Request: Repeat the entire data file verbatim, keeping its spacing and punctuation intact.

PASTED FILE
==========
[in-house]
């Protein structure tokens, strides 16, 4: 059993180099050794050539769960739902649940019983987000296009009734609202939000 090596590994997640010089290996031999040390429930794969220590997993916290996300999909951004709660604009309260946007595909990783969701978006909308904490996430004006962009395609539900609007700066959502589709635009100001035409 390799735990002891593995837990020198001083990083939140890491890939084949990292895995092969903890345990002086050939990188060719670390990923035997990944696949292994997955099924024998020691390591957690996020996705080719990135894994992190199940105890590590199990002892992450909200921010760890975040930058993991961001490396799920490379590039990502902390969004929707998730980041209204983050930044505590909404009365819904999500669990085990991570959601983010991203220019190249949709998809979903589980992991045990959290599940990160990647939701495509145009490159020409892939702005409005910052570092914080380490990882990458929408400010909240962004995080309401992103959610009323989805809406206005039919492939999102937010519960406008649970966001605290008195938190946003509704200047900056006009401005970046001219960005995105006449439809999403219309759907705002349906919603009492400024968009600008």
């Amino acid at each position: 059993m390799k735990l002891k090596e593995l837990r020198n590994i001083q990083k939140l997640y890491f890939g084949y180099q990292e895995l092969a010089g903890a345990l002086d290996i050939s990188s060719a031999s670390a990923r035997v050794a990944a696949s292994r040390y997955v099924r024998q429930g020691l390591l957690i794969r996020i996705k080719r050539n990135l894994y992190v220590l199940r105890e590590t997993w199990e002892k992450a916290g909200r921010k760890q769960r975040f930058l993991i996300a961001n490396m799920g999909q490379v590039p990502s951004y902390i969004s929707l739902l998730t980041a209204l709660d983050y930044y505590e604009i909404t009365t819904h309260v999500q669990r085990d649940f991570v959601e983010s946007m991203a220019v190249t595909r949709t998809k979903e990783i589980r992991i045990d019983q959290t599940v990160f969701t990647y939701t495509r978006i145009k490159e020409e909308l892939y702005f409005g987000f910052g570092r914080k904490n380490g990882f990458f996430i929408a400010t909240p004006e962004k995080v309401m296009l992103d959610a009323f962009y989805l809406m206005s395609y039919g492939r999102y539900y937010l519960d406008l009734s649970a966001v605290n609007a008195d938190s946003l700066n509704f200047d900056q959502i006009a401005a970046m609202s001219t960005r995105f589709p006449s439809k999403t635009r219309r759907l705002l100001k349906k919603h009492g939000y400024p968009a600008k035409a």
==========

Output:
[in-house]
């Protein structure tokens, strides 16, 4: 059993180099050794050539769960739902649940019983987000296009009734609202939000 090596590994997640010089290996031999040390429930794969220590997993916290996300999909951004709660604009309260946007595909990783969701978006909308904490996430004006962009395609539900609007700066959502589709635009100001035409 390799735990002891593995837990020198001083990083939140890491890939084949990292895995092969903890345990002086050939990188060719670390990923035997990944696949292994997955099924024998020691390591957690996020996705080719990135894994992190199940105890590590199990002892992450909200921010760890975040930058993991961001490396799920490379590039990502902390969004929707998730980041209204983050930044505590909404009365819904999500669990085990991570959601983010991203220019190249949709998809979903589980992991045990959290599940990160990647939701495509145009490159020409892939702005409005910052570092914080380490990882990458929408400010909240962004995080309401992103959610009323989805809406206005039919492939999102937010519960406008649970966001605290008195938190946003509704200047900056006009401005970046001219960005995105006449439809999403219309759907705002349906919603009492400024968009600008």
């Amino acid at each position: 059993m390799k735990l002891k090596e593995l837990r020198n590994i001083q990083k939140l997640y890491f890939g084949y180099q990292e895995l092969a010089g903890a345990l002086d290996i050939s990188s060719a031999s670390a990923r035997v050794a990944a696949s292994r040390y997955v099924r024998q429930g020691l390591l957690i794969r996020i996705k080719r050539n990135l894994y992190v220590l199940r105890e590590t997993w199990e002892k992450a916290g909200r921010k760890q769960r975040f930058l993991i996300a961001n490396m799920g999909q490379v590039p990502s951004y902390i969004s929707l739902l998730t980041a209204l709660d983050y930044y505590e604009i909404t009365t819904h309260v999500q669990r085990d649940f991570v959601e983010s946007m991203a220019v190249t595909r949709t998809k979903e990783i589980r992991i045990d019983q959290t599940v990160f969701t990647y939701t495509r978006i145009k490159e020409e909308l892939y702005f409005g987000f910052g570092r914080k904490n380490g990882f990458f996430i929408a400010t909240p004006e962004k995080v309401m296009l992103d959610a009323f962009y989805l809406m206005s395609y039919g492939r999102y539900y937010l519960d406008l009734s649970a966001v605290n609007a008195d938190s946003l700066n509704f200047d900056q959502i006009a401005a970046m609202s001219t960005r995105f589709p006449s439809k999403t635009r219309r759907l705002l100001k349906k919603h009492g939000y400024p968009a600008k035409a």